Big camps planned for workforce
The bar closes at 8pm, alcohol is discouraged, visitors must be signed in and if you misbehave, your boss will be told. Welcome to Christchurch's new accommodation for rebuild workers.
Prefab buildings on four central-city sites could provide a home for more than 1000 people under plans announced today.
The proposal got a mixed reaction from the building industry, with one of New Zealand's largest construction companies raising concerns about how "large-scale worker camps" will integrate with the community.
JGM Group director Jamie Thomas said the first labourer accommodation site could be open in March next year.
The complex would include suites, a bar, catering, a small football pitch, basketball hoops, a communal lounge and pinball machines. Thomas said there would be 24-hour security on site, with swipe-card access to the facility and alcohol controls.
"It will be a very controlled environment for alcohol. It will be available during dinner hours and after that it is dried out and shut down," he said. "There will only be a certain amount of alcohol allowed per person for each unit. We are not encouraging stockpiling."
Tenants would have to complete background checks before moving in. The construction company would sign the tenancy, with any misbehaviour treated as an employment issue.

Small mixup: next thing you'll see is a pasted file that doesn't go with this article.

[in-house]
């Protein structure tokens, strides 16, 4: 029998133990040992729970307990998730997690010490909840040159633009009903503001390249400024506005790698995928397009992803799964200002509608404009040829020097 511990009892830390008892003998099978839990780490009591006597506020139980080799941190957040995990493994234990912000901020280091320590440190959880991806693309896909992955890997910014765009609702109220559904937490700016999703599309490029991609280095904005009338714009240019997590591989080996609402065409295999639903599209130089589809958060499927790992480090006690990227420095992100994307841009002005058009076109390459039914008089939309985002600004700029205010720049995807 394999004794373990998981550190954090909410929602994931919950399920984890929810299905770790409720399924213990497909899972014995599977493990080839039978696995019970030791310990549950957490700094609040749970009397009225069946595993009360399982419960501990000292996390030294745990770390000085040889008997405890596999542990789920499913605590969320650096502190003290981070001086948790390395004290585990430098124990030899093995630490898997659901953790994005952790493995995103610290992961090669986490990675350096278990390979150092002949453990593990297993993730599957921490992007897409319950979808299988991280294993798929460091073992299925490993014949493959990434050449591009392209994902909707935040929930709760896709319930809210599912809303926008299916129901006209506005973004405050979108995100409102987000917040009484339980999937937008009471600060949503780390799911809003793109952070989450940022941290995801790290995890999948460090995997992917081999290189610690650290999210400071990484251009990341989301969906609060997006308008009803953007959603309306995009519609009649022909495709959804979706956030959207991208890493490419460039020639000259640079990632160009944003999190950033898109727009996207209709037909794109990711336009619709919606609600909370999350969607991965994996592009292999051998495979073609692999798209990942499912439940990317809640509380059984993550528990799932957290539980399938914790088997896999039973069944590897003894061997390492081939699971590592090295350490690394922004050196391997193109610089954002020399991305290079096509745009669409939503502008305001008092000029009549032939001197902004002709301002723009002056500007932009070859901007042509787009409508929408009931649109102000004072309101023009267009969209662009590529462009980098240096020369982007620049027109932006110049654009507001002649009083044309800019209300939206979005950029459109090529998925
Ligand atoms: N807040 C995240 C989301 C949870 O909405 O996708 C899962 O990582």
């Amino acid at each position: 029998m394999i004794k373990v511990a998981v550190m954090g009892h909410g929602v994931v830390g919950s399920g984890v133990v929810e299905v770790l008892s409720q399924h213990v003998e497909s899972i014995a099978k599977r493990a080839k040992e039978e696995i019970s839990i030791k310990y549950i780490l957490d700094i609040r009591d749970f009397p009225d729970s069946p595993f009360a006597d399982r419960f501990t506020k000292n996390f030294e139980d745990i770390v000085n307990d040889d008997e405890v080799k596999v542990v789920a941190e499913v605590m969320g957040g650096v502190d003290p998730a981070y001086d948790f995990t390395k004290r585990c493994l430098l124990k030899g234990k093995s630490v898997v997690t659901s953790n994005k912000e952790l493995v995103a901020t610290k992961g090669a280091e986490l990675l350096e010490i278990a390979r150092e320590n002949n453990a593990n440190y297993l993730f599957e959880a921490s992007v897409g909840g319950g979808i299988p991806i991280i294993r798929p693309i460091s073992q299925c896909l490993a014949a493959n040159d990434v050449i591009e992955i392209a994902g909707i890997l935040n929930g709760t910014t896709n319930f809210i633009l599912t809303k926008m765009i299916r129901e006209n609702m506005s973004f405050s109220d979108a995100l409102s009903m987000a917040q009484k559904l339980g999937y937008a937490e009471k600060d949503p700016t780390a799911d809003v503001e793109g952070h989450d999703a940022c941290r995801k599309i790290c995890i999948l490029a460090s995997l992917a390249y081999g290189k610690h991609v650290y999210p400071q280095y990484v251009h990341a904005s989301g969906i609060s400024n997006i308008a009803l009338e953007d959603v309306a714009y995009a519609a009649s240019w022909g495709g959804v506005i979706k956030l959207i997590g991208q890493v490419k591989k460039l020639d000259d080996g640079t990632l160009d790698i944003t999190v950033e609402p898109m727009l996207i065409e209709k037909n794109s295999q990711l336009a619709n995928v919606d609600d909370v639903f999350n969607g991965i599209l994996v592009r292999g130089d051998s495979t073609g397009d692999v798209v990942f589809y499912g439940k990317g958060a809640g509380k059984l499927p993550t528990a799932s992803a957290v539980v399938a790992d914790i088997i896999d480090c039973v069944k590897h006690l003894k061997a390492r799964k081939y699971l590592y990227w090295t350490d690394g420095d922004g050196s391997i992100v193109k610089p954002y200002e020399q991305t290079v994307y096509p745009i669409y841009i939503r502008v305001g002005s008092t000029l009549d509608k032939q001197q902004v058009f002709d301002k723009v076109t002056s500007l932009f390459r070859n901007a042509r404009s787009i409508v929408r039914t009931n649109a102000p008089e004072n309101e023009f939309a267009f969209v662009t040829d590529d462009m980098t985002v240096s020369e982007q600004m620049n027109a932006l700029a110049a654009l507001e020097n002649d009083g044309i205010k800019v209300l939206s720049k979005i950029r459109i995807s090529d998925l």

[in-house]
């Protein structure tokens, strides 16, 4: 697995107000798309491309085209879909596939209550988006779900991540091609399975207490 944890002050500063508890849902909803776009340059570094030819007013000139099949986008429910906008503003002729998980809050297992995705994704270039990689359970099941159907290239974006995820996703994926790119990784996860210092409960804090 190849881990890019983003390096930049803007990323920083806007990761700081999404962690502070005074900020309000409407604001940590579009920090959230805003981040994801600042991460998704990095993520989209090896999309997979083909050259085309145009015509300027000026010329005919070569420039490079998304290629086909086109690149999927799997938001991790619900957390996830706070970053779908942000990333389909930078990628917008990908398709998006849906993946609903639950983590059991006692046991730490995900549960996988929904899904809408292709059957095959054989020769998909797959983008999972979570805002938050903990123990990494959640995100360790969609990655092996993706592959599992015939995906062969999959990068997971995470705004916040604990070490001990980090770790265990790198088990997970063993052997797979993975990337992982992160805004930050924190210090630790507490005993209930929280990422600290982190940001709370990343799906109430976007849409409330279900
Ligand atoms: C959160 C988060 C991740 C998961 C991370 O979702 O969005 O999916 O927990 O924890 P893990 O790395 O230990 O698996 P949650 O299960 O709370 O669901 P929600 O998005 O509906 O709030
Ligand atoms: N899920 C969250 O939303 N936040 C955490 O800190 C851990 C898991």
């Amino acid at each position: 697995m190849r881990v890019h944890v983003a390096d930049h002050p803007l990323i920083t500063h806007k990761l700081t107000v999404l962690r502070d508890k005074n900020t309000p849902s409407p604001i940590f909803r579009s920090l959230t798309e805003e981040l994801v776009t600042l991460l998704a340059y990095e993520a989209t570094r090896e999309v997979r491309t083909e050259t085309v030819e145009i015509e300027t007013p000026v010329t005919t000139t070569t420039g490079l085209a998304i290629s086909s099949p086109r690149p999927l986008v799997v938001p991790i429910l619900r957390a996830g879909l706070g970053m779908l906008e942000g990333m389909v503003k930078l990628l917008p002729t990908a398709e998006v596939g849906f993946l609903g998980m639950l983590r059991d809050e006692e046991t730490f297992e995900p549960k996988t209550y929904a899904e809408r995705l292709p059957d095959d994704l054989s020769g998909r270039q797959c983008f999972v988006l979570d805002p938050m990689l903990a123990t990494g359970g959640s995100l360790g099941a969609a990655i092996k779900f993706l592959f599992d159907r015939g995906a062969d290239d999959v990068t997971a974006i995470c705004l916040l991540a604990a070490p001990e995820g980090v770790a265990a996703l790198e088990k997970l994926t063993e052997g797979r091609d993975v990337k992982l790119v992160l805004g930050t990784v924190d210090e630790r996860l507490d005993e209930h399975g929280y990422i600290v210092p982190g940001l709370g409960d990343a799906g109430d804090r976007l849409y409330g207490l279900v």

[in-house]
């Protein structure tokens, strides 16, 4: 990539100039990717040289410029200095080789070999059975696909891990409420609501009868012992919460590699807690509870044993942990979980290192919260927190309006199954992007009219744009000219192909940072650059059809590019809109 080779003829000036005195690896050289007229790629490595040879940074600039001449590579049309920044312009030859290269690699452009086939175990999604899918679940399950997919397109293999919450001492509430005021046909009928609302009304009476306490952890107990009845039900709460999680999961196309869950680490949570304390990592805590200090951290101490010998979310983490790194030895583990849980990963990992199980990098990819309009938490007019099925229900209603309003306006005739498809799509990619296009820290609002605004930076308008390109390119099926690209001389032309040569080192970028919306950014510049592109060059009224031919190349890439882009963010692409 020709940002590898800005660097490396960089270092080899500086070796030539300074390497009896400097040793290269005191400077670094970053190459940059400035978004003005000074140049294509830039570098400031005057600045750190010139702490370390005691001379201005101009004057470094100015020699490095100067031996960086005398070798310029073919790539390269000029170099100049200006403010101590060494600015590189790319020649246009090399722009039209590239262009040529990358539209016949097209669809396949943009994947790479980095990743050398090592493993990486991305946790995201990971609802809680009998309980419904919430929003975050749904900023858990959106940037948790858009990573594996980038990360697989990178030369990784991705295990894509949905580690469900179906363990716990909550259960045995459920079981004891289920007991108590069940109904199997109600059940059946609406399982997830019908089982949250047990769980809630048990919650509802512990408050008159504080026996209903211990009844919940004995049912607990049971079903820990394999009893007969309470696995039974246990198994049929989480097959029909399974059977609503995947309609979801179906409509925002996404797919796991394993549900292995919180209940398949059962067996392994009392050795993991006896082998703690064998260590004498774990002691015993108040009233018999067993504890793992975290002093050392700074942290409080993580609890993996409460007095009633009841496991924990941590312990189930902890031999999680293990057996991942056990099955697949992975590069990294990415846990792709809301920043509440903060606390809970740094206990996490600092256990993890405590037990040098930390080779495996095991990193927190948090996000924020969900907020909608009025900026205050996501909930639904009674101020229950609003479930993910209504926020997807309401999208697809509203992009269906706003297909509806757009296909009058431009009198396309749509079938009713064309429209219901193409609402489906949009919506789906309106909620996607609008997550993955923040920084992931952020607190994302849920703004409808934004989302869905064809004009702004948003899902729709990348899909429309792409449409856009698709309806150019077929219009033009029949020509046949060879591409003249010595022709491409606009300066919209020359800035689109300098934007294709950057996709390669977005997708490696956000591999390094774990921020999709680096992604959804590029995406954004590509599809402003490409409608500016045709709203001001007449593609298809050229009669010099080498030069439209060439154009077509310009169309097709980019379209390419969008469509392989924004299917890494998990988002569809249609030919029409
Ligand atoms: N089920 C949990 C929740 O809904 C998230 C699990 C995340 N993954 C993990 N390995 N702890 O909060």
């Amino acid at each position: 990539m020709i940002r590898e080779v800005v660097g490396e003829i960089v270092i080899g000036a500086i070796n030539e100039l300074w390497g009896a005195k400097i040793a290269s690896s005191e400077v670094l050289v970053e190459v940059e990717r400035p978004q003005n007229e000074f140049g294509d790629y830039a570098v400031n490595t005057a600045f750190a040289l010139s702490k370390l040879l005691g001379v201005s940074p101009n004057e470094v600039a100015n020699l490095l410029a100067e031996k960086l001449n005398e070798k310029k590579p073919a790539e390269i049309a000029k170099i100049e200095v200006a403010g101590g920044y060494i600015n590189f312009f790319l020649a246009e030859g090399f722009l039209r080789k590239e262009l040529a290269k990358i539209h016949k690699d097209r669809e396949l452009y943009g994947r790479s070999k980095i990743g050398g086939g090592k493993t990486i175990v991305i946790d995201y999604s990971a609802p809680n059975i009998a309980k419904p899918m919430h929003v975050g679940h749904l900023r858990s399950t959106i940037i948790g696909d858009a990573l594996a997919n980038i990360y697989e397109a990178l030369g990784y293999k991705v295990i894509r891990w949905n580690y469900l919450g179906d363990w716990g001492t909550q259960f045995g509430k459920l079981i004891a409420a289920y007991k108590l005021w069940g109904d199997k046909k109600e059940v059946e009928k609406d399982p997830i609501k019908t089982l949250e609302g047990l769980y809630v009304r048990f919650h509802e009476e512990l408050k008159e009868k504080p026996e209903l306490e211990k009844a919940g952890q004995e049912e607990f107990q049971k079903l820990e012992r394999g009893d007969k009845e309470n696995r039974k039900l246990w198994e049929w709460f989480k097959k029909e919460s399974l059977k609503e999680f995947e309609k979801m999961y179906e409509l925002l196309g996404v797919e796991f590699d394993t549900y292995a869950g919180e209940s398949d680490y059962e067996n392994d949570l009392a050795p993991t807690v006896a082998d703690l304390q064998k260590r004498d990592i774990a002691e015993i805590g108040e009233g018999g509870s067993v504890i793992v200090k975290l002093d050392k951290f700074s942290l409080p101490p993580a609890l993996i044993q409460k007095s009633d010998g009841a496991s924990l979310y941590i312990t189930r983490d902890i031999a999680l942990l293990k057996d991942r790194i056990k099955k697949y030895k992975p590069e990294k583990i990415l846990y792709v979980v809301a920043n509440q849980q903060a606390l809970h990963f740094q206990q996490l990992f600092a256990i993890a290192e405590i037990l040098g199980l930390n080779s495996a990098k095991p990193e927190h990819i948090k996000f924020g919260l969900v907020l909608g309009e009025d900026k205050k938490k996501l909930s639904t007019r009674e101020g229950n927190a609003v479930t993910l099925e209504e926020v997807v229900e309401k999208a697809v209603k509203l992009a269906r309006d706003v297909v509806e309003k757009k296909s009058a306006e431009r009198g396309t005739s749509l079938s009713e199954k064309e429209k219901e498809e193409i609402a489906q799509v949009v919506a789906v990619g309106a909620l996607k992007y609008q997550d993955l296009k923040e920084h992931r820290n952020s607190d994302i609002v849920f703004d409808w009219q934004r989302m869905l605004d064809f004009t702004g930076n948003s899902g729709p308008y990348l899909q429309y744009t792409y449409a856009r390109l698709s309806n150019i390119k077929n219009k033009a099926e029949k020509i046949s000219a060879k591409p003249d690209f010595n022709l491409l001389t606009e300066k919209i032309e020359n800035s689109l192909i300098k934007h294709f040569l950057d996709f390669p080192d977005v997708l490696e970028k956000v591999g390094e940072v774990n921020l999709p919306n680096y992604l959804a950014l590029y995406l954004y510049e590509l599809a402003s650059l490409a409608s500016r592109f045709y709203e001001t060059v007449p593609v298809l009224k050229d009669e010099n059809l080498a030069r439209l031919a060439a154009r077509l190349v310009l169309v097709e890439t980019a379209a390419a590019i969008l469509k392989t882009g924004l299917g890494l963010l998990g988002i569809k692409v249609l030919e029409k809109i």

Thomas is in talks with the city council about putting 250 housing units on the Turners & Growers site in central Christchurch.
The site is earmarked for a stadium in the new city blueprint, but the accommodation units could occupy it in the meantime.
Thomas is in negotiations for three other sites just outside the four avenues.
Leighs Construction managing director Anthony Leighs has raised concerns over the proposal. His company is looking to buy property to house rebuild workers.
"We don't think large-scale worker camps are the way to go," he said. "We want to be more integrated into the community and a bit friendlier and more manageable. Putting large numbers of individuals into a camp will have to be carefully managed."
Nikau Contractors director John Paul Stil welcomed the plan. The demolition firm is renting eight flats and three homes for about 35 out-of-town workers in Christchurch.
"The lack of housing and the high rents are making it very difficult on the contractors," he said.
McConnell Dowell regional manager Colin Lahana said he was considering the worker housing for early next year.
Christchurch police inspector Richard Bruce said security issues at the complexes could be addressed with good design and operation. Police had been consulted on the proposals.
"We understand if there is some apprehension among the surrounding community. However, there's no indication at this stage that there will be issues," he said.
Thomas said the first housing complex would be called Cressy, after the ship that brought workers to build Christchurch more than 150 years ago. "Now we are doing it all again," he said.
- © Fairfax NZ News
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